Popfolio founder Hardesh Singh observes a taping in sessionAdditionally, Malaysia’s economic framework is advantageous for the growth of online TV. “We have only one major city. Youth from all over converge in KL. They experience new ideas and act as messengers for their families back home. This is the real information super corridor,” Hardesh says.
According to Malaysian Communications and Multimedia Commission (MCMC)’s 2007 Development of Networked Content industry report, global online TV and video revenues will grow from US$664 million (RM2.18 billion) in 2006 to US$6.3 billion (RM20.7 billion) in 2012. Japan and South Korea will hold its position as the largest Asia-Pacific internet TV markets.
If Malaysia’s current sentiments are to serve as any guide, internet TV will continue to grow in Malaysia, but it will not replace traditional TV. According to Netinsights, a collaborative study by the Omnicom Media Group and Yahoo!, 81% of surveyed internet users in Malaysia say they are consuming the internet and TV simultaneously.
“I’m placing my bets on a partnership between new and mainstream media to benefit the public ultimately,” Hardesh says.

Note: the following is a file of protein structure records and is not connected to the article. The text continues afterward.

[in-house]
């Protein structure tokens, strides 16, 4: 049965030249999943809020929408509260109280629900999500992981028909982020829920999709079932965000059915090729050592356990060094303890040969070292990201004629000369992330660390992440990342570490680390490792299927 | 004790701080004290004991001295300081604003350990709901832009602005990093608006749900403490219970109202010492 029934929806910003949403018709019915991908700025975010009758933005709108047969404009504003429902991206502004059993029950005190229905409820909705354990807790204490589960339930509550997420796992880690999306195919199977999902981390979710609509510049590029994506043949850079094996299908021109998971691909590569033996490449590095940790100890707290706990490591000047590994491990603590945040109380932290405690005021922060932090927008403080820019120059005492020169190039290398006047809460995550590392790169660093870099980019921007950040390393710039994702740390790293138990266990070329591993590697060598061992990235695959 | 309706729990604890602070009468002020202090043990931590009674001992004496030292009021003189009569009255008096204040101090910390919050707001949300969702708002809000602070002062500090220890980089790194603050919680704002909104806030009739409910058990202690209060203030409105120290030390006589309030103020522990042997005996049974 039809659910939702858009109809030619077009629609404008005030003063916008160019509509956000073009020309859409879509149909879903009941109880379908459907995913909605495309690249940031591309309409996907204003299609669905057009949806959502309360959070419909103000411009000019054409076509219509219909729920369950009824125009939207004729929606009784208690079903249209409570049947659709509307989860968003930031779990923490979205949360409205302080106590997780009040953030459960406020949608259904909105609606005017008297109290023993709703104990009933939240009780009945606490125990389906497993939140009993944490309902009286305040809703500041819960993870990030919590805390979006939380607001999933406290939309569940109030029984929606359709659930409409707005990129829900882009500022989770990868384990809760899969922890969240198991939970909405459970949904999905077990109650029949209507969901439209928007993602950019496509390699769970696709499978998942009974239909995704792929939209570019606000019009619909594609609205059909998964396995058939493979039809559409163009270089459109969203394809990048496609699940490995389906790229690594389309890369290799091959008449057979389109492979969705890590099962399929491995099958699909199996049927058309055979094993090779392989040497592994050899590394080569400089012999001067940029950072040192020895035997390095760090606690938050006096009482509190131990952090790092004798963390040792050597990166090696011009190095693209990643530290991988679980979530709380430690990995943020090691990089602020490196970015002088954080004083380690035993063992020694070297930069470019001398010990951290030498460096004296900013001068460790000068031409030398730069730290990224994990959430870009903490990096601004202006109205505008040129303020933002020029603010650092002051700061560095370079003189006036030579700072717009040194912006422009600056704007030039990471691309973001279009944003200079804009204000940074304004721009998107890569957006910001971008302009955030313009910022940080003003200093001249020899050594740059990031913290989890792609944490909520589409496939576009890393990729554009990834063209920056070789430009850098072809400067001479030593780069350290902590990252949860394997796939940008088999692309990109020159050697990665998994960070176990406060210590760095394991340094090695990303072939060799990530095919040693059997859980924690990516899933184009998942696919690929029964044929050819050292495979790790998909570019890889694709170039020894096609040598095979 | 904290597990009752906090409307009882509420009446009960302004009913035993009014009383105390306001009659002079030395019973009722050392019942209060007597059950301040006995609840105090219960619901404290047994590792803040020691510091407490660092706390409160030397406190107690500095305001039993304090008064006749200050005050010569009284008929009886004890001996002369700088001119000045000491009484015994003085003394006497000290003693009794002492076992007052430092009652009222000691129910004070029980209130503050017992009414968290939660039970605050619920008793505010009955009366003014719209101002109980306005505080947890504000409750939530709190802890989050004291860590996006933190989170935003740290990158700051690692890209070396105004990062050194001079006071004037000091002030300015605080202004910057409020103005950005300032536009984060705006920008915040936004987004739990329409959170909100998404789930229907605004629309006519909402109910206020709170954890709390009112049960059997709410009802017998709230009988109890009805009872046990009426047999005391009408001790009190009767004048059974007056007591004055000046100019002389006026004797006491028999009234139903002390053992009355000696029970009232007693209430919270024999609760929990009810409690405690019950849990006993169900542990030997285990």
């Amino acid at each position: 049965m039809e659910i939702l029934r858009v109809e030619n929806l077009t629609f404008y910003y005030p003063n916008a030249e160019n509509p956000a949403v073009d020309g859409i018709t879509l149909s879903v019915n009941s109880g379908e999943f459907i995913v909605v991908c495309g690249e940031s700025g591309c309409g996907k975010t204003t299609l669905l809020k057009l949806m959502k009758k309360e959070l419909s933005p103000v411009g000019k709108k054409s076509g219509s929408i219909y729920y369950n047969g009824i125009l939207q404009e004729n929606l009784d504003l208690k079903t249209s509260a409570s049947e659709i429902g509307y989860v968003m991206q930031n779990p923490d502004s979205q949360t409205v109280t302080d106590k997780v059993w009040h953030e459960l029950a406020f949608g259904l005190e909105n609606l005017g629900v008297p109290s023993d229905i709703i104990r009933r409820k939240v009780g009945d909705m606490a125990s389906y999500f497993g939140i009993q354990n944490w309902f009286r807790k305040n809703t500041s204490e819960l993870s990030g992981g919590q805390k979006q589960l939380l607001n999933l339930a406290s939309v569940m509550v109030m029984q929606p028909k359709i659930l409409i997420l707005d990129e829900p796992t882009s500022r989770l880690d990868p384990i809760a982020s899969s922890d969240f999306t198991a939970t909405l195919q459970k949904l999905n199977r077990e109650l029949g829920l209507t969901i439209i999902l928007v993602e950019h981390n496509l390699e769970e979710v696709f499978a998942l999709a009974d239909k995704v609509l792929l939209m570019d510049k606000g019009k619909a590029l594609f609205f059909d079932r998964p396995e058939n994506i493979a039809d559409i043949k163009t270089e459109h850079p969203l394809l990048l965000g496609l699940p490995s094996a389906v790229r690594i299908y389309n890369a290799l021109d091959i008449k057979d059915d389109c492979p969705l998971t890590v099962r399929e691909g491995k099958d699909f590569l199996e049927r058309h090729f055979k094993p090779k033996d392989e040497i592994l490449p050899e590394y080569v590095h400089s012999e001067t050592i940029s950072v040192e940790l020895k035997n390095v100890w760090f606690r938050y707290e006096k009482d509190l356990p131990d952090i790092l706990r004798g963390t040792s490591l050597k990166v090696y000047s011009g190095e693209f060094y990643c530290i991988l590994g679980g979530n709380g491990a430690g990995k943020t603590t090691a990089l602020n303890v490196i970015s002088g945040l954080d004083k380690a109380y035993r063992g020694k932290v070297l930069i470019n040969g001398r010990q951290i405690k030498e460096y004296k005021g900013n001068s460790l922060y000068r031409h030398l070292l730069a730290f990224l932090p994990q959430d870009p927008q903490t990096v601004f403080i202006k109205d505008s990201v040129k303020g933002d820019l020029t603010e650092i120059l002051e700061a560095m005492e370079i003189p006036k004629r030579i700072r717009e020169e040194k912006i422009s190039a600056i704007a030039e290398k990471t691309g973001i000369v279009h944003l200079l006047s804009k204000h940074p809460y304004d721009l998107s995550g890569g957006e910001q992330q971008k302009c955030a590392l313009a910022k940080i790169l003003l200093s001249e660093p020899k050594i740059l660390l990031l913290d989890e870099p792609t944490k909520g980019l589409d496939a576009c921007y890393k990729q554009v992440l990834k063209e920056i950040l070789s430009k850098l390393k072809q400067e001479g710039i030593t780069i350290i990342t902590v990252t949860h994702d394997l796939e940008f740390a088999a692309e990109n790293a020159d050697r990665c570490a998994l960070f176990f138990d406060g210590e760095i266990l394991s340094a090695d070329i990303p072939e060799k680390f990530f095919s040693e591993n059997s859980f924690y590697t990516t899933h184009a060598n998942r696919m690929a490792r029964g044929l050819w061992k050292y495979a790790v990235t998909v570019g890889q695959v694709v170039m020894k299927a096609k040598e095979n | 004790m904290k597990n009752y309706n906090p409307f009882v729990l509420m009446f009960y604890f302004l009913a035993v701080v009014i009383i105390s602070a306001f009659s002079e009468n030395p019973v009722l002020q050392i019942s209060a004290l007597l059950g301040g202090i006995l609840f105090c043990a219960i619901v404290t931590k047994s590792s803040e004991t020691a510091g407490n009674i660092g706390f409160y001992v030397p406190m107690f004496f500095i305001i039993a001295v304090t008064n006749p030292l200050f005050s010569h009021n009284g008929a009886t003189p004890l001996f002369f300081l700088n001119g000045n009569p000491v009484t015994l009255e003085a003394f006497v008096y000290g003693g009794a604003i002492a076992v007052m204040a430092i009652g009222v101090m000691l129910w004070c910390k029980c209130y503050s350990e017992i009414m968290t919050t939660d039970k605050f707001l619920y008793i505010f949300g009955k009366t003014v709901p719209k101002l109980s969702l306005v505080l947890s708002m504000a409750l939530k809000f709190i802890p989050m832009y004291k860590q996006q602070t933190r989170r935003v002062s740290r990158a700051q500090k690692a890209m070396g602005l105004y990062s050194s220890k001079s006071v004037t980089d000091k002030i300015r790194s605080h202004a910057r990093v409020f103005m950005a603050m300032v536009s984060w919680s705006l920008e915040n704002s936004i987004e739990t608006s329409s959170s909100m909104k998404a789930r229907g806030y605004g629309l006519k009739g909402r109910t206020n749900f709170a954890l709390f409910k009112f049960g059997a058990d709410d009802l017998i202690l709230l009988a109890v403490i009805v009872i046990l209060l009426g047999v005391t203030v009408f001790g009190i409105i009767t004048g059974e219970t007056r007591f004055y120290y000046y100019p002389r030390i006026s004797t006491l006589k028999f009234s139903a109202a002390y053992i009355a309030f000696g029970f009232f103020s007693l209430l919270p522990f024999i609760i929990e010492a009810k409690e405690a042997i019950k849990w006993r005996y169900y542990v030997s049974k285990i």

New forms, old problems
Despite the relative ease of developing net content and accessing such content, internet TV still poses traditional problems.
While the democratisation of the internet allows for more user-generated content, it also means viewers must first filter through the pap to find what they want, much like the experience of pay-TV subscribers whose grievances about poor quality content are well known.
At the same time, the New York Times and Advertising Week have reported that web pundits are convinced NBC Universal and Fox’s joint venture Hulu.com, which provides professionally-produced TV shows and movies, may eventually displace YouTube because of the quality of its content. Hulu is a subscription-free website that is supported by advertising. It is currently still in beta mode.
“Somehow, it will come to this,” Zulkifli says. “Malaysians are still interested in TV-related content [that is professionally produced].”
However, with internet TV, the problem is Malaysia’s low broadband subscription. According to the MCMC, only 15.5% of Malaysian households subscribed to broadband service in 2007, creating the same situation that Astro faces: although the pay-TV content provider carries an abundance of TV channels, it is still only available to those who can afford to subscribe.
Nevertheless, Lilyana says, the numbers aren’t as grim as they seem. “There are a lot of people with access to broadband at work. In Petronas, there are 36,000 people; Tenaga Nasional Bhd has another 44,000. Even in the kampung, [the younger generation] will still go to cyber cafes. They are on the net, whether or not they have access to broadband at home.”